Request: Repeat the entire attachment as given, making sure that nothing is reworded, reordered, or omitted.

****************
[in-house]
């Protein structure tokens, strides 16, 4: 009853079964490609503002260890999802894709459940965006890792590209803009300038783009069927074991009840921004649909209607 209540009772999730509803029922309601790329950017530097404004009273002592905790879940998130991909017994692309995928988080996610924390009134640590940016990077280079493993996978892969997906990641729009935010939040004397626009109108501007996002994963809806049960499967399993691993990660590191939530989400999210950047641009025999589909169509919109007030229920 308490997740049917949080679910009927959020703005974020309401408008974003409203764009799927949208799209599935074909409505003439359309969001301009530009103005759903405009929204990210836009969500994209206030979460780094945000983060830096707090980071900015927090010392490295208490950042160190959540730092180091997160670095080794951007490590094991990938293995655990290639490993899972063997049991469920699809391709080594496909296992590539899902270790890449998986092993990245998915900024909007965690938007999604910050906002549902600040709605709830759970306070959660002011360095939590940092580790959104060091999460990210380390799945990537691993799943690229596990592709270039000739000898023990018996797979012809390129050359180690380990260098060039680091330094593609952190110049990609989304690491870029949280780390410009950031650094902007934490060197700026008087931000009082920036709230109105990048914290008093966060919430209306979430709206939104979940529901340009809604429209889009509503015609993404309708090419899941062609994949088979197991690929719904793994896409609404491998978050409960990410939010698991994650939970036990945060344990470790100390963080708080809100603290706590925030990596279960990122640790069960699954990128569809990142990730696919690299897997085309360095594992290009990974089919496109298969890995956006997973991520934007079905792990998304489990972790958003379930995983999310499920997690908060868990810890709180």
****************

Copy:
[in-house]
């Protein structure tokens, strides 16, 4: 009853079964490609503002260890999802894709459940965006890792590209803009300038783009069927074991009840921004649909209607 209540009772999730509803029922309601790329950017530097404004009273002592905790879940998130991909017994692309995928988080996610924390009134640590940016990077280079493993996978892969997906990641729009935010939040004397626009109108501007996002994963809806049960499967399993691993990660590191939530989400999210950047641009025999589909169509919109007030229920 308490997740049917949080679910009927959020703005974020309401408008974003409203764009799927949208799209599935074909409505003439359309969001301009530009103005759903405009929204990210836009969500994209206030979460780094945000983060830096707090980071900015927090010392490295208490950042160190959540730092180091997160670095080794951007490590094991990938293995655990290639490993899972063997049991469920699809391709080594496909296992590539899902270790890449998986092993990245998915900024909007965690938007999604910050906002549902600040709605709830759970306070959660002011360095939590940092580790959104060091999460990210380390799945990537691993799943690229596990592709270039000739000898023990018996797979012809390129050359180690380990260098060039680091330094593609952190110049990609989304690491870029949280780390410009950031650094902007934490060197700026008087931000009082920036709230109105990048914290008093966060919430209306979430709206939104979940529901340009809604429209889009509503015609993404309708090419899941062609994949088979197991690929719904793994896409609404491998978050409960990410939010698991994650939970036990945060344990470790100390963080708080809100603290706590925030990596279960990122640790069960699954990128569809990142990730696919690299897997085309360095594992290009990974089919496109298969890995956006997973991520934007079905792990998304489990972790958003379930995983999310499920997690908060868990810890709180």